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I was experiencing a week without any sort of new project to work with. It was one of those times in a freelance “behind the scenes” musician’s life that is free. To occupy myself while in the middle of applying for and acquiring new projects, I decided to exercise my music transcription skills by going the Steve Vai route: transcribing a rather difficult piece of music and sending it to the composer himself. While Mr. Vai back in the 80s worked on Frank Zappa’s music, I decided to take on one of the songs by virtuoso bassist Franck Hermanny.

To anyone of you who are not aware of who Mr. (or should I say Monsieur?) Hermanny is, he is the a French freelance musician most popularly known as the bassist of Adagio, a progressive metal band. While Adagio’s music primarily sounds like Ludwig Van Beethoven and John Williams playing in a progressive metal band, Mr. Hermanny’s solo work has a great dose of jazz fused with Frank Gambale style sweep picking and neoclassical shred ON A SIX-STRING BASS! This bass player sounds like he can play anything under the sun ranging from Rocco Prestia funk to Geddy Lee prog.

Back to talking about the transcription itself, I decided to take on the song “Nuit Blanche” because I recently acquired a six-string bass myself and I wanted to learn more about Franck Hermanny’s technique and music. I spent nine work hours over a three-day period working on the score. If you have watched the video of Nuit Blanche, you’ll see and hear that it’s no simple feat to transcribe:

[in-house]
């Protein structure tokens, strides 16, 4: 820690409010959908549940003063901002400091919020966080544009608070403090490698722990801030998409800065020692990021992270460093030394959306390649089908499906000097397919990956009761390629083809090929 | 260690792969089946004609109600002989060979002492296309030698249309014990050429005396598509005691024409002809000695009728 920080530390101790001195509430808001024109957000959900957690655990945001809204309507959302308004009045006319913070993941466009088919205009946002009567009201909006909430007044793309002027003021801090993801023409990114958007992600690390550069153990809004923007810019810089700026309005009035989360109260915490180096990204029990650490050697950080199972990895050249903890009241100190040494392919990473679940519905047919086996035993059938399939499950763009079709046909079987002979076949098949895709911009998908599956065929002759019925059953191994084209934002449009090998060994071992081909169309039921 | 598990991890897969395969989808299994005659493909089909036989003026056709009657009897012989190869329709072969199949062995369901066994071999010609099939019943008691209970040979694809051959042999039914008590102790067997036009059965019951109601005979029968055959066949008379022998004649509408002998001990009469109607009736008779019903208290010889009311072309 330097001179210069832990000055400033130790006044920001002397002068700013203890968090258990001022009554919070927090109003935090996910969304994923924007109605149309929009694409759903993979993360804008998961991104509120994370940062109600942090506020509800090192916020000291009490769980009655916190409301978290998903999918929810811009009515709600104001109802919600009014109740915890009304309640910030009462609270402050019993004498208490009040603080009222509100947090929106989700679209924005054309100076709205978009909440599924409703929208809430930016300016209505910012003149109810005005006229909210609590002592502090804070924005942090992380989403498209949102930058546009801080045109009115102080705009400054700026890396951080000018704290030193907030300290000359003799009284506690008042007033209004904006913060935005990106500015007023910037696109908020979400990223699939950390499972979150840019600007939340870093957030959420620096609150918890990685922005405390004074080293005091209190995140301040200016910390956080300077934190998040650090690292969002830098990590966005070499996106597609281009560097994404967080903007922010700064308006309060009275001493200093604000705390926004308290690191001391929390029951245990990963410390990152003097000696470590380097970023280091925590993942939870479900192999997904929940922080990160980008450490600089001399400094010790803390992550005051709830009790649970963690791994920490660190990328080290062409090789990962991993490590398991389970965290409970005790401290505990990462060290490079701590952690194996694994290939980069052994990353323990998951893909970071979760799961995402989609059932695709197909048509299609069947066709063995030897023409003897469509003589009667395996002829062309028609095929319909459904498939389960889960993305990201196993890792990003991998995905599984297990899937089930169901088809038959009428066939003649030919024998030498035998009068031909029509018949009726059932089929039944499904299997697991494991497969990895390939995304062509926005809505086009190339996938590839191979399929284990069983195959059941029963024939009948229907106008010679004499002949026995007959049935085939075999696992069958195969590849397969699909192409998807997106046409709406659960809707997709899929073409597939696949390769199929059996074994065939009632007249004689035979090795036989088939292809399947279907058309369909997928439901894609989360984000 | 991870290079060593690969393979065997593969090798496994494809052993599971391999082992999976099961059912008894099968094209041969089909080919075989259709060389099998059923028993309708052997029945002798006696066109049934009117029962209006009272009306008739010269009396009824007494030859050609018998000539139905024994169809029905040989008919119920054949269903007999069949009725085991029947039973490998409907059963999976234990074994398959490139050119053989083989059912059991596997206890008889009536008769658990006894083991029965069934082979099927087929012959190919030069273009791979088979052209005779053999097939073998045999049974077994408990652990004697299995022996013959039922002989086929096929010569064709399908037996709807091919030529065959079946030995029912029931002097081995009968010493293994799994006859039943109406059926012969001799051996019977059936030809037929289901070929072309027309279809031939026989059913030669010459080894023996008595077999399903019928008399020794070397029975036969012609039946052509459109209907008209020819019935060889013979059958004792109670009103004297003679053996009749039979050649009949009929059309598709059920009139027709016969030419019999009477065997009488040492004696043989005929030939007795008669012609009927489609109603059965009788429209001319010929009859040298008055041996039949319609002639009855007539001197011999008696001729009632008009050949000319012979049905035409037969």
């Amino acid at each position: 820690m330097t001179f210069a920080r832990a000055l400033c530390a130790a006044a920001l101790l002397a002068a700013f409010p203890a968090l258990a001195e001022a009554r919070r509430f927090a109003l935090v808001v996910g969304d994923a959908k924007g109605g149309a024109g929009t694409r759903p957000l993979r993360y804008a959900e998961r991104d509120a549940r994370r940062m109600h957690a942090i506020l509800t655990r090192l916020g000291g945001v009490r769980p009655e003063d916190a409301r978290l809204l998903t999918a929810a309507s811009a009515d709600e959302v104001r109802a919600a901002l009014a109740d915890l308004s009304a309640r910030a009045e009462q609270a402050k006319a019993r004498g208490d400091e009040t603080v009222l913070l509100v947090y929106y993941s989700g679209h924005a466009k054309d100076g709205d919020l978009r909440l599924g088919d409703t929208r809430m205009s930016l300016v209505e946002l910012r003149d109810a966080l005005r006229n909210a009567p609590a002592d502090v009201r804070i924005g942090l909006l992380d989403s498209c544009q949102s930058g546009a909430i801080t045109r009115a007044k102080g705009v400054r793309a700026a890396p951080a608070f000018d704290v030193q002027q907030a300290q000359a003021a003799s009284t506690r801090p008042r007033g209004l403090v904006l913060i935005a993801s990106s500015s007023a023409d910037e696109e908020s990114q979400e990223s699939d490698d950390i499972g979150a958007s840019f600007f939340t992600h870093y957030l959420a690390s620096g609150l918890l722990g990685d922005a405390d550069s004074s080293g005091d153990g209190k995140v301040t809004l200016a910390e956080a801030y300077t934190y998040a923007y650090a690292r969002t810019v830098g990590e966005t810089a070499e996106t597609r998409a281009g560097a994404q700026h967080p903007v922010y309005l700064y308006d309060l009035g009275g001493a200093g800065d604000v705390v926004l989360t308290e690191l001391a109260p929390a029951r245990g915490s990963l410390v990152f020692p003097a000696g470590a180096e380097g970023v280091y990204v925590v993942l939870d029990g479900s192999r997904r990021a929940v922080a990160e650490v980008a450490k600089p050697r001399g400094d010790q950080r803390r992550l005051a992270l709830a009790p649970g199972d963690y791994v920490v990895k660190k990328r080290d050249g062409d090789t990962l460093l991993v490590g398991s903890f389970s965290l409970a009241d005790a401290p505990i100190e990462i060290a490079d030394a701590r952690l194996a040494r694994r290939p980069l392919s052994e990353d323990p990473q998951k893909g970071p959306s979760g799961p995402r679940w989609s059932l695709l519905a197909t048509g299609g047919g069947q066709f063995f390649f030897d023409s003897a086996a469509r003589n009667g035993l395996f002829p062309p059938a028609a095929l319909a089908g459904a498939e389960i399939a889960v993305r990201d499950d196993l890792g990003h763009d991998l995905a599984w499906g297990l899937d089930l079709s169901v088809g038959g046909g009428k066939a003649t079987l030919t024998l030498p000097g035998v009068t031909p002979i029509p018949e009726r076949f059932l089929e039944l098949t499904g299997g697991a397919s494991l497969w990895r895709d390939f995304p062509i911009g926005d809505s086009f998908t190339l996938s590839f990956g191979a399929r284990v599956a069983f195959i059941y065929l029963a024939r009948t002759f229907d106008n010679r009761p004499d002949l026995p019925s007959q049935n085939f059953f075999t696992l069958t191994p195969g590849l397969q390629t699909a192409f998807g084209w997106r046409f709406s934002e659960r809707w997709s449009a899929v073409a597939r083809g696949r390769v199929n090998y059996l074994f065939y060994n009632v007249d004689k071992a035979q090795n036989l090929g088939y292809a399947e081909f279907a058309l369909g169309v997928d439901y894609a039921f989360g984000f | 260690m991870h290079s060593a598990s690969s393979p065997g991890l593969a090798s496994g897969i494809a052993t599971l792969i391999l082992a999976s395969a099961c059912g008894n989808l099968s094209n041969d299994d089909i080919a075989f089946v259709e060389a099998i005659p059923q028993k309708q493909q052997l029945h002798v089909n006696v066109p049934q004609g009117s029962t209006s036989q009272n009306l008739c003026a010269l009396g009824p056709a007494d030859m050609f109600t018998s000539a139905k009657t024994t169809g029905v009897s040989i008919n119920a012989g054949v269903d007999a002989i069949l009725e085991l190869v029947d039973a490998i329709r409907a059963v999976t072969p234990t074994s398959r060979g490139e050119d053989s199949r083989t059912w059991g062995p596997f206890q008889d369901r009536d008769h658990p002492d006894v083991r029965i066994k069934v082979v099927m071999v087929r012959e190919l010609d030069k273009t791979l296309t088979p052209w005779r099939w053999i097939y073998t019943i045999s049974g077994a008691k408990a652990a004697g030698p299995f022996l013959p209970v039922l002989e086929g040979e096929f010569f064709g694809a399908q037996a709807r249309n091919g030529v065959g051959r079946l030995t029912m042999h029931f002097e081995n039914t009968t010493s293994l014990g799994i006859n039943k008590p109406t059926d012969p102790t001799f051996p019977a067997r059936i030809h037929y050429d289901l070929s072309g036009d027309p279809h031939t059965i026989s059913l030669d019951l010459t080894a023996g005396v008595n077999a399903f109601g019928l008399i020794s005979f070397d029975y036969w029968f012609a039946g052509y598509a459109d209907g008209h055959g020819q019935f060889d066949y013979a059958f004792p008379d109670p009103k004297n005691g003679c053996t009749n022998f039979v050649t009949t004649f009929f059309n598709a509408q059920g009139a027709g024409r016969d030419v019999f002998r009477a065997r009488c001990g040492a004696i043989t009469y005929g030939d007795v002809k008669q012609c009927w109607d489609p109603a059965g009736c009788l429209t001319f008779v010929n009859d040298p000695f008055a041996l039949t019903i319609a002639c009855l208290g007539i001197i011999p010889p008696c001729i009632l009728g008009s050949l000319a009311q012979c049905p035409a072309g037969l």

“Nuit Blanche” was just perfect because of it’s pedagogical nature, given that I usually transcribe sheet music for music education purposes (mainly guitar). After completing the draft, I had the “cojones” to send it to Franck Hermanny himself and ask for feedback. So what did the bass master say about it? Here it goes:

  • He appreciated the time and effort I spent working on the piece.
  • There were some mistakes here and there, which is a given because of the piece’s difficulty.
  • I should have written it with a doubled tempo (around 160 BPM in half notes instead of quarter notes). In this case, the note values will be doubled, making it easier to sight read (reading 8th notes at a faster tempo is easier than reading 16th note runs because of simpler beat divisions)
  • Overall, he said I did a really great job.

I’m quite happy with the notation I did for “Nuit Blanche” although I can still do better as he had suggested. Since I have an upcoming transcription project I need to work on this coming work week, I would not be able to perform the necessary edits for the Nuit Blanche score for now. If I get the time, I will edit the score based on Mr.Hermanny’s feedback.

So, for anyone who is interested in getting the sheet music for “Nuit Blanche”, feel free to contact me. Please remember, however, that this sheet music is still in draft form and is in no way final or official…that is unless Mr. Hermanny would ask me to create an official version with his guidance and blessing of course ; ) (and in that case, you would have to buy the score rather than get it for free).